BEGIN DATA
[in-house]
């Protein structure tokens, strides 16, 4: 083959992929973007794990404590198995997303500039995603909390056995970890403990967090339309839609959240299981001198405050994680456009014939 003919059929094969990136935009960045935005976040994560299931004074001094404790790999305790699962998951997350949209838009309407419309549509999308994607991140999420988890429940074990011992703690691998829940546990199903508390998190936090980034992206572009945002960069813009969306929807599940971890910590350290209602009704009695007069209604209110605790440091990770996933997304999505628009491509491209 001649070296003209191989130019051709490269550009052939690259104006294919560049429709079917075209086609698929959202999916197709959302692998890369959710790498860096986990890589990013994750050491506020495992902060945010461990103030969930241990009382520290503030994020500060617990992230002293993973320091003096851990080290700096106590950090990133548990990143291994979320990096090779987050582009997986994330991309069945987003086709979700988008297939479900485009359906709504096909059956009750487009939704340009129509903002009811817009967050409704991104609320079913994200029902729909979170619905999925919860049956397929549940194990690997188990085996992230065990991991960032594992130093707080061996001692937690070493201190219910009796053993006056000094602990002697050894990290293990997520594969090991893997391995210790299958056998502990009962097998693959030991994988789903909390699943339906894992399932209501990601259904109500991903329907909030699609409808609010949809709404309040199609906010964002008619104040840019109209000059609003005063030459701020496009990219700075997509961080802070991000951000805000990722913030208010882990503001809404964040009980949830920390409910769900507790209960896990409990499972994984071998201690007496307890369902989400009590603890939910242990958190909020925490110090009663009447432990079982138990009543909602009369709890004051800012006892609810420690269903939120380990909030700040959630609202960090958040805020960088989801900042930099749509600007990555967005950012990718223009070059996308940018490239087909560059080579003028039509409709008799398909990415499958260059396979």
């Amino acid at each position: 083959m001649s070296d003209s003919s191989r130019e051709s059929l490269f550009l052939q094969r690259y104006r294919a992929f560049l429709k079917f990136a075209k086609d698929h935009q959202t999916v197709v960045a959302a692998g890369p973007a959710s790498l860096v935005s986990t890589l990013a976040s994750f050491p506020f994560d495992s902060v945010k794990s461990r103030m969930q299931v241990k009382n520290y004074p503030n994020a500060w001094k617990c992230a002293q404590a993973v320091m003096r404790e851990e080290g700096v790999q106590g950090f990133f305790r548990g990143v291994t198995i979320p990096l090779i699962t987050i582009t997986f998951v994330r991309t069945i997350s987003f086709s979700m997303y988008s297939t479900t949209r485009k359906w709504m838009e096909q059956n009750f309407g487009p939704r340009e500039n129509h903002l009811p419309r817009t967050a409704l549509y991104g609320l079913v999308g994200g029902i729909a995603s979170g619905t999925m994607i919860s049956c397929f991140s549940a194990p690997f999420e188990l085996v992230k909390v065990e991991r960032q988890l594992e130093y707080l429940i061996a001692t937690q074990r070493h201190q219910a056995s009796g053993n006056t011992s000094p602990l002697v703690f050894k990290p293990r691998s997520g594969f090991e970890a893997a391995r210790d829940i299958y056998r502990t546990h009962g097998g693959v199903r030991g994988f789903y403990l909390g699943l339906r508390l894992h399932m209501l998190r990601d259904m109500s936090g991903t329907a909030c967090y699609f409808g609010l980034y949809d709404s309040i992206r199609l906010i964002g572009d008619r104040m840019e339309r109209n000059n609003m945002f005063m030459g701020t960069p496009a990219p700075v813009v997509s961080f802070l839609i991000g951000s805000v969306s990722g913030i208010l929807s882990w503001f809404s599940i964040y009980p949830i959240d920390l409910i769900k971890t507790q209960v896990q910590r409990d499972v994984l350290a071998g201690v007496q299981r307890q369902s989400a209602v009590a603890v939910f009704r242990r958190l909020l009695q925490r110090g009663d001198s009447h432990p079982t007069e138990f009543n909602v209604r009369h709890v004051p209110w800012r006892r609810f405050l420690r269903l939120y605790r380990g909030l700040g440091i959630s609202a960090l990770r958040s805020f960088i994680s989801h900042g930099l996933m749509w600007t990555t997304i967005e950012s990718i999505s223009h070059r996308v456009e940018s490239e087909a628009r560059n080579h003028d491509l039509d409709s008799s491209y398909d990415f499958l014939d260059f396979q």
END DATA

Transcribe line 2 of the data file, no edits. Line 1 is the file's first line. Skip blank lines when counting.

């Protein structure tokens, strides 16, 4: 083959992929973007794990404590198995997303500039995603909390056995970890403990967090339309839609959240299981001198405050994680456009014939 003919059929094969990136935009960045935005976040994560299931004074001094404790790999305790699962998951997350949209838009309407419309549509999308994607991140999420988890429940074990011992703690691998829940546990199903508390998190936090980034992206572009945002960069813009969306929807599940971890910590350290209602009704009695007069209604209110605790440091990770996933997304999505628009491509491209 001649070296003209191989130019051709490269550009052939690259104006294919560049429709079917075209086609698929959202999916197709959302692998890369959710790498860096986990890589990013994750050491506020495992902060945010461990103030969930241990009382520290503030994020500060617990992230002293993973320091003096851990080290700096106590950090990133548990990143291994979320990096090779987050582009997986994330991309069945987003086709979700988008297939479900485009359906709504096909059956009750487009939704340009129509903002009811817009967050409704991104609320079913994200029902729909979170619905999925919860049956397929549940194990690997188990085996992230065990991991960032594992130093707080061996001692937690070493201190219910009796053993006056000094602990002697050894990290293990997520594969090991893997391995210790299958056998502990009962097998693959030991994988789903909390699943339906894992399932209501990601259904109500991903329907909030699609409808609010949809709404309040199609906010964002008619104040840019109209000059609003005063030459701020496009990219700075997509961080802070991000951000805000990722913030208010882990503001809404964040009980949830920390409910769900507790209960896990409990499972994984071998201690007496307890369902989400009590603890939910242990958190909020925490110090009663009447432990079982138990009543909602009369709890004051800012006892609810420690269903939120380990909030700040959630609202960090958040805020960088989801900042930099749509600007990555967005950012990718223009070059996308940018490239087909560059080579003028039509409709008799398909990415499958260059396979």